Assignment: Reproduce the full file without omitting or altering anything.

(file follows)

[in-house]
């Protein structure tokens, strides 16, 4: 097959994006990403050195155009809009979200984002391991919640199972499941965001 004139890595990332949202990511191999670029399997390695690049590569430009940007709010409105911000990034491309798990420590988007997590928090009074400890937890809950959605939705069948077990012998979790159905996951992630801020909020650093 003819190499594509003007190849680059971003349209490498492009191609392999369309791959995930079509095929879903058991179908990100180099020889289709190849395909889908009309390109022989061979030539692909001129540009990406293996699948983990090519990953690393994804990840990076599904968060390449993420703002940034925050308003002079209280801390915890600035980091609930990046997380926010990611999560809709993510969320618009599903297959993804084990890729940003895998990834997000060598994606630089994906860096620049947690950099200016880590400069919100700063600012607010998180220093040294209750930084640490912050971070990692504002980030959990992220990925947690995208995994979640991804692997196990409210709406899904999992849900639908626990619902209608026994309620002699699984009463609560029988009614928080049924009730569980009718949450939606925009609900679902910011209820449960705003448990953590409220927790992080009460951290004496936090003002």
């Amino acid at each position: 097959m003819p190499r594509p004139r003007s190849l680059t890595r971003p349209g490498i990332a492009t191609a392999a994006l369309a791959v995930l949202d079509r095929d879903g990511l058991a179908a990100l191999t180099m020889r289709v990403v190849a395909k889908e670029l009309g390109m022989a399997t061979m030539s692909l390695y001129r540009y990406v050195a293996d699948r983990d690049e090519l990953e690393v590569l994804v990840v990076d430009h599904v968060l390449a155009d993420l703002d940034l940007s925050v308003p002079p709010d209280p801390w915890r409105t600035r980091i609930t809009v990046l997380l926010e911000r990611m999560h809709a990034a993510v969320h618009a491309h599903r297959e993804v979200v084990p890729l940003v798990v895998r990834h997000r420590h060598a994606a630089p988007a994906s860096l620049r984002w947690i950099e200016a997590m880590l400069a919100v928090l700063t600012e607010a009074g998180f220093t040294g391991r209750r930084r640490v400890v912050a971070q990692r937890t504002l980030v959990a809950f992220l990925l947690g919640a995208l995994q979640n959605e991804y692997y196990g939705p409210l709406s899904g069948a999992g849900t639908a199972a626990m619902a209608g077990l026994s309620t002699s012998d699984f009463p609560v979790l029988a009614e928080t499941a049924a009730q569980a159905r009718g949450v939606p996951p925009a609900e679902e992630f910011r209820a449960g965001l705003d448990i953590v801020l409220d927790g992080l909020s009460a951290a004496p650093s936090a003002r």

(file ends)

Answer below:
[in-house]
């Protein structure tokens, strides 16, 4: 097959994006990403050195155009809009979200984002391991919640199972499941965001 004139890595990332949202990511191999670029399997390695690049590569430009940007709010409105911000990034491309798990420590988007997590928090009074400890937890809950959605939705069948077990012998979790159905996951992630801020909020650093 003819190499594509003007190849680059971003349209490498492009191609392999369309791959995930079509095929879903058991179908990100180099020889289709190849395909889908009309390109022989061979030539692909001129540009990406293996699948983990090519990953690393994804990840990076599904968060390449993420703002940034925050308003002079209280801390915890600035980091609930990046997380926010990611999560809709993510969320618009599903297959993804084990890729940003895998990834997000060598994606630089994906860096620049947690950099200016880590400069919100700063600012607010998180220093040294209750930084640490912050971070990692504002980030959990992220990925947690995208995994979640991804692997196990409210709406899904999992849900639908626990619902209608026994309620002699699984009463609560029988009614928080049924009730569980009718949450939606925009609900679902910011209820449960705003448990953590409220927790992080009460951290004496936090003002």
């Amino acid at each position: 097959m003819p190499r594509p004139r003007s190849l680059t890595r971003p349209g490498i990332a492009t191609a392999a994006l369309a791959v995930l949202d079509r095929d879903g990511l058991a179908a990100l191999t180099m020889r289709v990403v190849a395909k889908e670029l009309g390109m022989a399997t061979m030539s692909l390695y001129r540009y990406v050195a293996d699948r983990d690049e090519l990953e690393v590569l994804v990840v990076d430009h599904v968060l390449a155009d993420l703002d940034l940007s925050v308003p002079p709010d209280p801390w915890r409105t600035r980091i609930t809009v990046l997380l926010e911000r990611m999560h809709a990034a993510v969320h618009a491309h599903r297959e993804v979200v084990p890729l940003v798990v895998r990834h997000r420590h060598a994606a630089p988007a994906s860096l620049r984002w947690i950099e200016a997590m880590l400069a919100v928090l700063t600012e607010a009074g998180f220093t040294g391991r209750r930084r640490v400890v912050a971070q990692r937890t504002l980030v959990a809950f992220l990925l947690g919640a995208l995994q979640n959605e991804y692997y196990g939705p409210l709406s899904g069948a999992g849900t639908a199972a626990m619902a209608g077990l026994s309620t002699s012998d699984f009463p609560v979790l029988a009614e928080t499941a049924a009730q569980a159905r009718g949450v939606p996951p925009a609900e679902e992630f910011r209820a449960g965001l705003d448990i953590v801020l409220d927790g992080l909020s009460a951290a004496p650093s936090a003002r």